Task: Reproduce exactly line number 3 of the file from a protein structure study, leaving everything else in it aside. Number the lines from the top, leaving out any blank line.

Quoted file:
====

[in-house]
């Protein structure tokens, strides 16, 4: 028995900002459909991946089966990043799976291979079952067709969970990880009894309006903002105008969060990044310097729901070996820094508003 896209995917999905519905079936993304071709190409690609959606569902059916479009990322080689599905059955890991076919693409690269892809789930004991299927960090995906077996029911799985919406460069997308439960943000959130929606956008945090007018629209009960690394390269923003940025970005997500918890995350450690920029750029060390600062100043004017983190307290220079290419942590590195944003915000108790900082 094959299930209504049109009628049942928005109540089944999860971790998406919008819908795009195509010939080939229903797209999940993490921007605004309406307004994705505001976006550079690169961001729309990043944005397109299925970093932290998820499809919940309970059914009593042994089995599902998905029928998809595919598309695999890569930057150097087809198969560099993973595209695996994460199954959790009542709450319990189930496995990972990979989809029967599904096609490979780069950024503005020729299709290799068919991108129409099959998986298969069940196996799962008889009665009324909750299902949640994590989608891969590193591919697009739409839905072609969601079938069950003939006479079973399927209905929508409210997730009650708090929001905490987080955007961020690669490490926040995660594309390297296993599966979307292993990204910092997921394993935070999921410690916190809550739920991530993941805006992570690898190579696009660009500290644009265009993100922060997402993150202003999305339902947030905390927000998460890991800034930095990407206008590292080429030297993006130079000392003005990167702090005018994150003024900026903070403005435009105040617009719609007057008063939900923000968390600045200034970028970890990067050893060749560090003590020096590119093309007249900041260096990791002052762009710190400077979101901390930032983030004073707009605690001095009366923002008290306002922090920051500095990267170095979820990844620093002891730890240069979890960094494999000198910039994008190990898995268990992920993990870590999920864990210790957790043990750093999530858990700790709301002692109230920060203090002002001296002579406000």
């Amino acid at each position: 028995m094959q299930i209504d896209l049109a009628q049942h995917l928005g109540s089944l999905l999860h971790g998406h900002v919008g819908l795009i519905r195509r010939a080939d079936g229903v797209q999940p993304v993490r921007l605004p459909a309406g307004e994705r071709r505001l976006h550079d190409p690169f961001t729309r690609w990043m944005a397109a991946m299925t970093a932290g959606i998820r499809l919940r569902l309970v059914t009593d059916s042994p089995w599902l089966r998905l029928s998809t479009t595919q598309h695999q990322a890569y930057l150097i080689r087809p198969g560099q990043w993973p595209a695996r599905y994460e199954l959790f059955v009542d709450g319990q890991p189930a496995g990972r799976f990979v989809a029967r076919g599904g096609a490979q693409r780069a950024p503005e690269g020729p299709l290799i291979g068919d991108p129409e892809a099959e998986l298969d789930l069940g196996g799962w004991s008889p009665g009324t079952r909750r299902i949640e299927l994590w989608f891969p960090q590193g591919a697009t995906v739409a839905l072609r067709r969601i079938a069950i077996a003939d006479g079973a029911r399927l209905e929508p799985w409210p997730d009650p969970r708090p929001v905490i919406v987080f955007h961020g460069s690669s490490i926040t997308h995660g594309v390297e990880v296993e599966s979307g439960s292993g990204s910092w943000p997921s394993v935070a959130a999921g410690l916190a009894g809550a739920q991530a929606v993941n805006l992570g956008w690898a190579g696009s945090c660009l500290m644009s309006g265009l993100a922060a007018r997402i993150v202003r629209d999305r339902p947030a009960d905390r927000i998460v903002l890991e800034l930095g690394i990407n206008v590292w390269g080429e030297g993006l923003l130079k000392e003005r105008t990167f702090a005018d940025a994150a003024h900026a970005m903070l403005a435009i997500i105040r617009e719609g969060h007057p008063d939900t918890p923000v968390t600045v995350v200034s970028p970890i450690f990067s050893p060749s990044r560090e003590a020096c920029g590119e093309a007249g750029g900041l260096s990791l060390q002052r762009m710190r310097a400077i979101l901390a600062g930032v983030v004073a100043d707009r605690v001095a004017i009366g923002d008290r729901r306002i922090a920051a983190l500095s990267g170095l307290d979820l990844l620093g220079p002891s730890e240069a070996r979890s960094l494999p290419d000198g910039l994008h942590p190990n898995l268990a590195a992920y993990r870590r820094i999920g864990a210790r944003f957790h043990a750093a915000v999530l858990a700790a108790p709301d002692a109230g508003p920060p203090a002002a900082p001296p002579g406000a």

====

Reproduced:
């Amino acid at each position: 028995m094959q299930i209504d896209l049109a009628q049942h995917l928005g109540s089944l999905l999860h971790g998406h900002v919008g819908l795009i519905r195509r010939a080939d079936g229903v797209q999940p993304v993490r921007l605004p459909a309406g307004e994705r071709r505001l976006h550079d190409p690169f961001t729309r690609w990043m944005a397109a991946m299925t970093a932290g959606i998820r499809l919940r569902l309970v059914t009593d059916s042994p089995w599902l089966r998905l029928s998809t479009t595919q598309h695999q990322a890569y930057l150097i080689r087809p198969g560099q990043w993973p595209a695996r599905y994460e199954l959790f059955v009542d709450g319990q890991p189930a496995g990972r799976f990979v989809a029967r076919g599904g096609a490979q693409r780069a950024p503005e690269g020729p299709l290799i291979g068919d991108p129409e892809a099959e998986l298969d789930l069940g196996g799962w004991s008889p009665g009324t079952r909750r299902i949640e299927l994590w989608f891969p960090q590193g591919a697009t995906v739409a839905l072609r067709r969601i079938a069950i077996a003939d006479g079973a029911r399927l209905e929508p799985w409210p997730d009650p969970r708090p929001v905490i919406v987080f955007h961020g460069s690669s490490i926040t997308h995660g594309v390297e990880v296993e599966s979307g439960s292993g990204s910092w943000p997921s394993v935070a959130a999921g410690l916190a009894g809550a739920q991530a929606v993941n805006l992570g956008w690898a190579g696009s945090c660009l500290m644009s309006g265009l993100a922060a007018r997402i993150v202003r629209d999305r339902p947030a009960d905390r927000i998460v903002l890991e800034l930095g690394i990407n206008v590292w390269g080429e030297g993006l923003l130079k000392e003005r105008t990167f702090a005018d940025a994150a003024h900026a970005m903070l403005a435009i997500i105040r617009e719609g969060h007057p008063d939900t918890p923000v968390t600045v995350v200034s970028p970890i450690f990067s050893p060749s990044r560090e003590a020096c920029g590119e093309a007249g750029g900041l260096s990791l060390q002052r762009m710190r310097a400077i979101l901390a600062g930032v983030v004073a100043d707009r605690v001095a004017i009366g923002d008290r729901r306002i922090a920051a983190l500095s990267g170095l307290d979820l990844l620093g220079p002891s730890e240069a070996r979890s960094l494999p290419d000198g910039l994008h942590p190990n898995l268990a590195a992920y993990r870590r820094i999920g864990a210790r944003f957790h043990a750093a915000v999530l858990a700790a108790p709301d002692a109230g508003p920060p203090a002002a900082p001296p002579g406000a």